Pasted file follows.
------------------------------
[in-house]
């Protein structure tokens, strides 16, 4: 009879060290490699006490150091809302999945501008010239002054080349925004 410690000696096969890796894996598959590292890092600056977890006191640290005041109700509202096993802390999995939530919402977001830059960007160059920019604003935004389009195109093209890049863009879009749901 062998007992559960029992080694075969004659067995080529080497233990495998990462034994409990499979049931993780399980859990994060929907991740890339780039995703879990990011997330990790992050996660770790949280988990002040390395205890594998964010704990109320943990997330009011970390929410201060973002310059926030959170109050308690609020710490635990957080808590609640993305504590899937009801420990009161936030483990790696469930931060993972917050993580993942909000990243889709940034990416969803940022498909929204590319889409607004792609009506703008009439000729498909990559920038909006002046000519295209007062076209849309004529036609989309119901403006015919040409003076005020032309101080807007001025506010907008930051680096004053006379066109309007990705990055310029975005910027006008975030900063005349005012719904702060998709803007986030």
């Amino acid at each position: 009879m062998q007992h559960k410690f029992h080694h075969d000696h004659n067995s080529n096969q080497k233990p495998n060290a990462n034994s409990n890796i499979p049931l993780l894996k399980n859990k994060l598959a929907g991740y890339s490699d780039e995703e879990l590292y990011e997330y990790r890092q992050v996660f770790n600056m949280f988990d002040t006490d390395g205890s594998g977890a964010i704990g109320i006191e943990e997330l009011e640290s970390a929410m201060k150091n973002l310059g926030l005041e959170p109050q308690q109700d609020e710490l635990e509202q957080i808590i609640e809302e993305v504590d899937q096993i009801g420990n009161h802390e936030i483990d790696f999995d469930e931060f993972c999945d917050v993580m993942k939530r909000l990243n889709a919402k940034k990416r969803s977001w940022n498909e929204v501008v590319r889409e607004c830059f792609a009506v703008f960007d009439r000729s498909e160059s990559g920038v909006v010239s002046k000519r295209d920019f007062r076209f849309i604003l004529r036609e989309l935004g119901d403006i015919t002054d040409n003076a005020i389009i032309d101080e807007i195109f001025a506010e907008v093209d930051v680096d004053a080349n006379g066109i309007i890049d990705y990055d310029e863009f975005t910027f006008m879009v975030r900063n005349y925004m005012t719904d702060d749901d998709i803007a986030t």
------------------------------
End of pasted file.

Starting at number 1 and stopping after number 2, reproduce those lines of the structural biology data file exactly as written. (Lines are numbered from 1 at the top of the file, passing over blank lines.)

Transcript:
[in-house]
């Protein structure tokens, strides 16, 4: 009879060290490699006490150091809302999945501008010239002054080349925004 410690000696096969890796894996598959590292890092600056977890006191640290005041109700509202096993802390999995939530919402977001830059960007160059920019604003935004389009195109093209890049863009879009749901 062998007992559960029992080694075969004659067995080529080497233990495998990462034994409990499979049931993780399980859990994060929907991740890339780039995703879990990011997330990790992050996660770790949280988990002040390395205890594998964010704990109320943990997330009011970390929410201060973002310059926030959170109050308690609020710490635990957080808590609640993305504590899937009801420990009161936030483990790696469930931060993972917050993580993942909000990243889709940034990416969803940022498909929204590319889409607004792609009506703008009439000729498909990559920038909006002046000519295209007062076209849309004529036609989309119901403006015919040409003076005020032309101080807007001025506010907008930051680096004053006379066109309007990705990055310029975005910027006008975030900063005349005012719904702060998709803007986030």